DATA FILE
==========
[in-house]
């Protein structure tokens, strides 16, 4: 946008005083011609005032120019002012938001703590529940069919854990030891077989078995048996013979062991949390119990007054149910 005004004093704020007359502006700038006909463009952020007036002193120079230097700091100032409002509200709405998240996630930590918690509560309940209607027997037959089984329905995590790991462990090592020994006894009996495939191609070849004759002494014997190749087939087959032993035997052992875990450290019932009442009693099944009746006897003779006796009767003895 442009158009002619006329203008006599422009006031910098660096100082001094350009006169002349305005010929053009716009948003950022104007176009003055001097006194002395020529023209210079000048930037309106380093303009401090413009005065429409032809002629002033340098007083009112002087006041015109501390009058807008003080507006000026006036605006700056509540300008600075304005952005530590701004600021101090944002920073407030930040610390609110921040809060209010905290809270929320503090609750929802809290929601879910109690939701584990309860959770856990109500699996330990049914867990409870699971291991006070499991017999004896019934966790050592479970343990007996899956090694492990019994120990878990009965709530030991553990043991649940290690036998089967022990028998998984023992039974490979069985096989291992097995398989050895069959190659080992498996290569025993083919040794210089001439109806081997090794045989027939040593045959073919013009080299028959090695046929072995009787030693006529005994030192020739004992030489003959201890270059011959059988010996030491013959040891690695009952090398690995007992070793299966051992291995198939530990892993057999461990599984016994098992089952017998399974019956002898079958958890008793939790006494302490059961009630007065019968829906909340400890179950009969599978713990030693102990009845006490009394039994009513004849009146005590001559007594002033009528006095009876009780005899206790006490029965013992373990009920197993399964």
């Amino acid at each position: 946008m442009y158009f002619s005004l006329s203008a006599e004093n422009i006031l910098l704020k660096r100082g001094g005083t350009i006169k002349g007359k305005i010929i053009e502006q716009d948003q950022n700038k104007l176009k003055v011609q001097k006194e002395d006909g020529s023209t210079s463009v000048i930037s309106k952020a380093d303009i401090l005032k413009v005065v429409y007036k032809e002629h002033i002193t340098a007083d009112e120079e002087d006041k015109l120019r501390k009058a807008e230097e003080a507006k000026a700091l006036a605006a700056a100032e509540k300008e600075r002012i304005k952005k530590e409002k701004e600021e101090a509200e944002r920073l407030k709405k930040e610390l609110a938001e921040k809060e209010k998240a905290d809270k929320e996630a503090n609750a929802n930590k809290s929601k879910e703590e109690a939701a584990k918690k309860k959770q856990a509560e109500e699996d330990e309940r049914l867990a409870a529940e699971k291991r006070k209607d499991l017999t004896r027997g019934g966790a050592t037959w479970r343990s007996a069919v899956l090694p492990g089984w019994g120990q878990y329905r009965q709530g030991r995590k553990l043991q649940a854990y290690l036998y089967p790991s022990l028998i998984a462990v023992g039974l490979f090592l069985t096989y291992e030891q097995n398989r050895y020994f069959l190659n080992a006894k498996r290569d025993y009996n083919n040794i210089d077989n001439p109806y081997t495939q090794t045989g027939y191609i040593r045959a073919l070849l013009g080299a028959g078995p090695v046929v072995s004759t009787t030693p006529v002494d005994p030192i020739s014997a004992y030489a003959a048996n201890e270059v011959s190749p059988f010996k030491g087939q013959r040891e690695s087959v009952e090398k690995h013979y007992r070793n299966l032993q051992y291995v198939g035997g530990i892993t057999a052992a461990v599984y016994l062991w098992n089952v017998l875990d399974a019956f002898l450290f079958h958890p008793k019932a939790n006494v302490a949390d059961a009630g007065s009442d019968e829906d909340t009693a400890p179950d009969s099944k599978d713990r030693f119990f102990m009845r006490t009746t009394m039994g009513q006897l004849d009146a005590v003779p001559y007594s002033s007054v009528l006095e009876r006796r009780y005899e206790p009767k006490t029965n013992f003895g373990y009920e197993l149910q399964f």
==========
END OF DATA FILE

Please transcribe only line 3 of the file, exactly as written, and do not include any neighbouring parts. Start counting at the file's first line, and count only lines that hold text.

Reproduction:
């Amino acid at each position: 946008m442009y158009f002619s005004l006329s203008a006599e004093n422009i006031l910098l704020k660096r100082g001094g005083t350009i006169k002349g007359k305005i010929i053009e502006q716009d948003q950022n700038k104007l176009k003055v011609q001097k006194e002395d006909g020529s023209t210079s463009v000048i930037s309106k952020a380093d303009i401090l005032k413009v005065v429409y007036k032809e002629h002033i002193t340098a007083d009112e120079e002087d006041k015109l120019r501390k009058a807008e230097e003080a507006k000026a700091l006036a605006a700056a100032e509540k300008e600075r002012i304005k952005k530590e409002k701004e600021e101090a509200e944002r920073l407030k709405k930040e610390l609110a938001e921040k809060e209010k998240a905290d809270k929320e996630a503090n609750a929802n930590k809290s929601k879910e703590e109690a939701a584990k918690k309860k959770q856990a509560e109500e699996d330990e309940r049914l867990a409870a529940e699971k291991r006070k209607d499991l017999t004896r027997g019934g966790a050592t037959w479970r343990s007996a069919v899956l090694p492990g089984w019994g120990q878990y329905r009965q709530g030991r995590k553990l043991q649940a854990y290690l036998y089967p790991s022990l028998i998984a462990v023992g039974l490979f090592l069985t096989y291992e030891q097995n398989r050895y020994f069959l190659n080992a006894k498996r290569d025993y009996n083919n040794i210089d077989n001439p109806y081997t495939q090794t045989g027939y191609i040593r045959a073919l070849l013009g080299a028959g078995p090695v046929v072995s004759t009787t030693p006529v002494d005994p030192i020739s014997a004992y030489a003959a048996n201890e270059v011959s190749p059988f010996k030491g087939q013959r040891e690695s087959v009952e090398k690995h013979y007992r070793n299966l032993q051992y291995v198939g035997g530990i892993t057999a052992a461990v599984y016994l062991w098992n089952v017998l875990d399974a019956f002898l450290f079958h958890p008793k019932a939790n006494v302490a949390d059961a009630g007065s009442d019968e829906d909340t009693a400890p179950d009969s099944k599978d713990r030693f119990f102990m009845r006490t009746t009394m039994g009513q006897l004849d009146a005590v003779p001559y007594s002033s007054v009528l006095e009876r006796r009780y005899e206790p009767k006490t029965n013992f003895g373990y009920e197993l149910q399964f």